Knowledge Base

How to change the document root directory

This article describes how to change the document root directory for an account on a shared server. By default, the document root directory for the primary domain is the public_html directory.

If you want to change the document root directory for an addon domain, do not follow the procedure below. Instead, use cPanel to change the addon domain's document root directory. For more information about how to do this, please see this article.

Changing the document root directory

By default, your account's document root directory on a shared server is the /home/username/public_html directory, where username represents your A2 Hosting account username. However, sometimes you may want to use a different directory as the document root. This is frequently the case if you want to try out a new application or test a website configuration.

You can change the document root directory by moving the contents of the public_html directory to another directory, and then creating a symbolic link that points public_html to the new document root directory. To do this, follow these steps:

  1. Log in to your account using SSH.
  2. At the command prompt, type the following command:
    mv ~/public_html ~/public_html_backup
    • This command moves the public_html directory, and all of the files it contains, to the public_html_backup directory. You can use another name besides public_html_backup if you want.
    • After you run this command, you must run the next command in step 3 as soon as possible for two reasons. First, your site is inaccessible as long as public_html is missing. Second, cPanel will automatically recreate the public_html directory if it detects that it is missing. If you have not run the command in step 3 before this occurs, your site will not function like you expect.
  3. Type the following command, replacing new_document_root with the name of the directory that you want to use as the new document root:

    ln -s ~/new_document_root ~/public_html

    Your site may be inaccessible until the server's cron job sets the correct file permissions and group ownership for the new document root directory. This cron job runs at twelve minutes past the hour on every hour evenly divisible by four (4:12, 8:12, 12:12, etc.). To minimize any possible downtime for your site, you can change the document root directory just before one of these scheduled times. After the cron job runs, the new document root directory file permissions are set to 750, and the group ownership is set to nobody, as shown in the following sample directory listing:

    drwxr-x---  3 username nobody       4096 Mar 10 10:08 new_document_root/
  4. Use a web browser to test your web site. The browser should display content from the new document root directory.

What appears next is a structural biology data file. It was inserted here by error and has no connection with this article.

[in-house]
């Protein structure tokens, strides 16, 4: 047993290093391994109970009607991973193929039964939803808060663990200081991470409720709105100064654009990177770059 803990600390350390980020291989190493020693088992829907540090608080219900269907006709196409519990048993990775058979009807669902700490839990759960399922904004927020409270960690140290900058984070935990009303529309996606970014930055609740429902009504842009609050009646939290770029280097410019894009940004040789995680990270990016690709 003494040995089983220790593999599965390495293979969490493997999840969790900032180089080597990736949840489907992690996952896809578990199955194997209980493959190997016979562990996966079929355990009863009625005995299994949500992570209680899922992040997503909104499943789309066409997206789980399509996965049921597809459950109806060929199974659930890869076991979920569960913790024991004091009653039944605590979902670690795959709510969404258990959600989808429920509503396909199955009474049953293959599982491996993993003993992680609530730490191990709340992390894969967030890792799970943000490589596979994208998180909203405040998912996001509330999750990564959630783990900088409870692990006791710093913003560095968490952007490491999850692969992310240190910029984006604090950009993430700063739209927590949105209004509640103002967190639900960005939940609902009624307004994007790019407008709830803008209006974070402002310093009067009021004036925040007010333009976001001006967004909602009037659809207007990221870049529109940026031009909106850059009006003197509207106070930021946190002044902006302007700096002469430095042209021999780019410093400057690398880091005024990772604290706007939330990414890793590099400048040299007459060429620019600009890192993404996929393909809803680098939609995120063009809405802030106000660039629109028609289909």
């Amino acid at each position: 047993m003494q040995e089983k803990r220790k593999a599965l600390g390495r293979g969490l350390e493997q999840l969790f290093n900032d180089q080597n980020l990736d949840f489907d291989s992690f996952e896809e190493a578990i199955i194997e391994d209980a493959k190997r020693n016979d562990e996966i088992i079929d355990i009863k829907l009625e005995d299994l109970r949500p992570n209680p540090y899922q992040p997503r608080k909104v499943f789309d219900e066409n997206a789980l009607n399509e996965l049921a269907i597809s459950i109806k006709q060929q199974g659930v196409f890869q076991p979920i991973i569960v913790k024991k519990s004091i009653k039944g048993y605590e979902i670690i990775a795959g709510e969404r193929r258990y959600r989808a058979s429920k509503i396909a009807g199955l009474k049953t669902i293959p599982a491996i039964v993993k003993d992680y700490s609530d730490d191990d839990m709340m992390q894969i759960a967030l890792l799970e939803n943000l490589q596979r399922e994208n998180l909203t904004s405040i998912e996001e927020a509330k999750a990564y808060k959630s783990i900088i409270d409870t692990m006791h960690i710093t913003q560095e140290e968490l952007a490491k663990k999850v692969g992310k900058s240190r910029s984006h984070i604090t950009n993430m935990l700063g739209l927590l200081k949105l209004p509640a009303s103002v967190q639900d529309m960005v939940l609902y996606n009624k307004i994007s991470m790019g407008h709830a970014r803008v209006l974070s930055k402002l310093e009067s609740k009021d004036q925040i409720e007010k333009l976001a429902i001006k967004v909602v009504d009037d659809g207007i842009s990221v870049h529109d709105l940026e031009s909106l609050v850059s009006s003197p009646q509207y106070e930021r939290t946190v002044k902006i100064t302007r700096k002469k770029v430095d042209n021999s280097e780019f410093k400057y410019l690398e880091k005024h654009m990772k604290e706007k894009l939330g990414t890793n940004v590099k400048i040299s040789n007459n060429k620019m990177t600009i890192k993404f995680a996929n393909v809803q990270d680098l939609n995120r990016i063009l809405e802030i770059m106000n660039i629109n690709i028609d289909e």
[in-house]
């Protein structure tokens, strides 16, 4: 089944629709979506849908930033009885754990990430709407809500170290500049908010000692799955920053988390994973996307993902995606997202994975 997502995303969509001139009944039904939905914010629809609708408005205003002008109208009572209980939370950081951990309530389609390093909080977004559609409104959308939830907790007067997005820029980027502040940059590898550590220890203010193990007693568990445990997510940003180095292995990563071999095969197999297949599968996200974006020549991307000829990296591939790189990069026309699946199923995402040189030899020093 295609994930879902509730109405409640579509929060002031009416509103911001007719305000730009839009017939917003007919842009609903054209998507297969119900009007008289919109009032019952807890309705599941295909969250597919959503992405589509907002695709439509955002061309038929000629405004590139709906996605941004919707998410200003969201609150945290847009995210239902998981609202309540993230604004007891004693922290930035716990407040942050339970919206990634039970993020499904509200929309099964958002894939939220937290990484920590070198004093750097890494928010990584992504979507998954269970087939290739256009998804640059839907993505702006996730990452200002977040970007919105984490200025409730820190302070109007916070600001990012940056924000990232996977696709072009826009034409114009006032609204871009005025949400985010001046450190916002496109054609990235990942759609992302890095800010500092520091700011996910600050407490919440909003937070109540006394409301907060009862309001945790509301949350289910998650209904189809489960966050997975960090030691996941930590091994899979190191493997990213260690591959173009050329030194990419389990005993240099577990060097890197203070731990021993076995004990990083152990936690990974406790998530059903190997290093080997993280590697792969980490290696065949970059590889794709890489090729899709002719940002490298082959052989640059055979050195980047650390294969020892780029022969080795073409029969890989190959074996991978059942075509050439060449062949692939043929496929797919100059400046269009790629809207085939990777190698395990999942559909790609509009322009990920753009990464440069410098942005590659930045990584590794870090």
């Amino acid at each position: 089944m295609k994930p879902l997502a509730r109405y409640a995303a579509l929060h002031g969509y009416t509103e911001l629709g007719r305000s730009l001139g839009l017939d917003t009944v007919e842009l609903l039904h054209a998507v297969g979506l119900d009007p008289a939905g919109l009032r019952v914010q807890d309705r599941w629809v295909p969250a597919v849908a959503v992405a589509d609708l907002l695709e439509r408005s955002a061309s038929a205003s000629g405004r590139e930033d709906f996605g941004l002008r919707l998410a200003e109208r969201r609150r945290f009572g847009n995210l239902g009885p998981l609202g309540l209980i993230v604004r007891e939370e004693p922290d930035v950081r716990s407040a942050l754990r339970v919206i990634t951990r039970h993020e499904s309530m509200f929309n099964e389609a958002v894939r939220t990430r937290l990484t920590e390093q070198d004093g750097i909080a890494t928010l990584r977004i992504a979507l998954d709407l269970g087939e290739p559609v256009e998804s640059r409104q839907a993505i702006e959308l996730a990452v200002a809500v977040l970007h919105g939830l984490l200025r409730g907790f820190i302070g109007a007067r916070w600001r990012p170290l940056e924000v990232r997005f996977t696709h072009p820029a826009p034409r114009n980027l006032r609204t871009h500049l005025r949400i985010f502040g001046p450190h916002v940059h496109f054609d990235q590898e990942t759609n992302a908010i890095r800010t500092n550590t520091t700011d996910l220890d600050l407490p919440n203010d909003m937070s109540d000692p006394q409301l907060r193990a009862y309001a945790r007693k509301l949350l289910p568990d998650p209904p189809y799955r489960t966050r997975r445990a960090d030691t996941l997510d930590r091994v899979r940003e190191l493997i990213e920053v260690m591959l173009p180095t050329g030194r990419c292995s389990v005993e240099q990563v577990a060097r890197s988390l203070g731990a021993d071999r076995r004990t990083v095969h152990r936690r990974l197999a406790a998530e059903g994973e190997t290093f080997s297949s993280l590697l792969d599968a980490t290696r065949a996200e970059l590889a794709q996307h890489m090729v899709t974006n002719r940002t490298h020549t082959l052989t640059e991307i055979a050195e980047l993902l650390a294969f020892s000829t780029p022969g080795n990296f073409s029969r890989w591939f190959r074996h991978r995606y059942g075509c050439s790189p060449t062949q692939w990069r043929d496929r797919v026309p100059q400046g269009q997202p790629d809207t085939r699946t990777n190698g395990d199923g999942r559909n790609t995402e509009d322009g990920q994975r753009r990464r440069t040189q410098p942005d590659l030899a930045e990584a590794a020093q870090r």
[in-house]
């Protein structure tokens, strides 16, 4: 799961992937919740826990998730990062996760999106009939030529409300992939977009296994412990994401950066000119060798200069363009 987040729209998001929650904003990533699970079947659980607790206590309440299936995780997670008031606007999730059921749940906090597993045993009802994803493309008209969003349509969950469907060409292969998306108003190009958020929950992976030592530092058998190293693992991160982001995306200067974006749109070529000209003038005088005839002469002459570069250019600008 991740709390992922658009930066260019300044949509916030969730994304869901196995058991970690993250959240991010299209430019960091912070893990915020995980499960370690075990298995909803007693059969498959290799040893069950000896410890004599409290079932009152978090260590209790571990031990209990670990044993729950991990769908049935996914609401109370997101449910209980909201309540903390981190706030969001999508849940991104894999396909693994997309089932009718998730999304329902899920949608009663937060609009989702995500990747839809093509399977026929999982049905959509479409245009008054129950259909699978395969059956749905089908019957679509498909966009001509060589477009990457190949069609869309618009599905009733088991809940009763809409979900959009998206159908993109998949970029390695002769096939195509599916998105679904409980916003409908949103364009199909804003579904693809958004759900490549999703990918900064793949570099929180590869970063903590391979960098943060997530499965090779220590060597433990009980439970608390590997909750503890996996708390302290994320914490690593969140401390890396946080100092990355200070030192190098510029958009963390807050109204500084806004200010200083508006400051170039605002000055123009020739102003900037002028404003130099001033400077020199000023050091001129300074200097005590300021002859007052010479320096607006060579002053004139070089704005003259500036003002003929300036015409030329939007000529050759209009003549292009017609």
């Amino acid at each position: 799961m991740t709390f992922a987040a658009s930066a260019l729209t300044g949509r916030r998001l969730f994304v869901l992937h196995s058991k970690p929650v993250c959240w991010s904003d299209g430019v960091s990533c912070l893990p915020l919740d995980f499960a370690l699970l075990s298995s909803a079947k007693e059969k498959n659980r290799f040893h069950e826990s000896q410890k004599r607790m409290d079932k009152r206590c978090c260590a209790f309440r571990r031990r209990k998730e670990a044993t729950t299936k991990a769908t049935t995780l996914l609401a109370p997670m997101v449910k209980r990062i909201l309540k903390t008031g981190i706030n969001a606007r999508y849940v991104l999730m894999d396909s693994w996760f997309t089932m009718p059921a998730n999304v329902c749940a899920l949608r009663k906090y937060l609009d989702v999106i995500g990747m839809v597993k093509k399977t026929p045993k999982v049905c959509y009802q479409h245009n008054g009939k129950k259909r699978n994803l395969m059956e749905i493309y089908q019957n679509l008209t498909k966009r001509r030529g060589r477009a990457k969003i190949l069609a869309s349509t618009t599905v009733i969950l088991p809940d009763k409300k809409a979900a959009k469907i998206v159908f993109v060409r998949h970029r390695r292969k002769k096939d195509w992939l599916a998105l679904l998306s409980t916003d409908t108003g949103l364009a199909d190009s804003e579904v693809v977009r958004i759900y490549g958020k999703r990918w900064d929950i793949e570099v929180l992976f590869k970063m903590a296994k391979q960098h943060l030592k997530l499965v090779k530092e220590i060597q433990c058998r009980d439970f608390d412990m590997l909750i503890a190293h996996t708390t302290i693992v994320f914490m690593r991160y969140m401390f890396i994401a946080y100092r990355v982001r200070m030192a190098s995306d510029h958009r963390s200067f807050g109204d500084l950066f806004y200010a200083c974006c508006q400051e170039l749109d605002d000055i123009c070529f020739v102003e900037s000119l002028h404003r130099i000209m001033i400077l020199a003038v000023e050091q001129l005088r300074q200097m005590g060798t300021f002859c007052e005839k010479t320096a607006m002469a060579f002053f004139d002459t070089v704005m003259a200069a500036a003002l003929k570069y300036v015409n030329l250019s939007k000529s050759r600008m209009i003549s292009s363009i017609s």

If your web site does not function correctly:

    • Make sure that the new document root directory exists and contains web site files (such as index.html or index.php).
    • Make sure you run the commands in step 2 and 3 in quick succession. To verify that the symbolic link is correct, type the following command:
      ls -l ~/public_html

      You should see output similar to the following, where username represents your account username:

      /home/username/public_html -> /home/username/new_document_root

      If you do not see similar output, then the symbolic link is not set up correctly. Type the following command:

      rm -rf ~/public_html
      

      Then repeat steps 2 and 3.

Restoring the public_html directory

You can restore the original configuration and use the public_html directory as the document root again by reversing the procedure that you followed above. To do this, follow these steps:

  1. Log in to your account using SSH.
  2. At the command prompt, type the following:
    rm ~/public_html
    • This command removes the symbolic link that redirects public_html to the modified document root directory.
    • After you run this command, you must run the next command in step 3 as soon as possible for two reasons. First, your site is inaccessible as long as public_html is missing. Second, cPanel will automatically recreate the public_html directory if it detects that it is missing. If you have not run the command in step 3 before this occurs, your site will not function like you expect.
  3. Type the following command, replacing source_directory with the name of the directory that you want to use as public_html. For example, this directory could be the public_html_backup directory that you created in the previous procedure, the new_document_root directory that you were using for testing, or an entirely different directory:

    mv ~/source_directory ~/public_html
  4. Use a web browser to test your web site. The browser should display content from the public_html directory.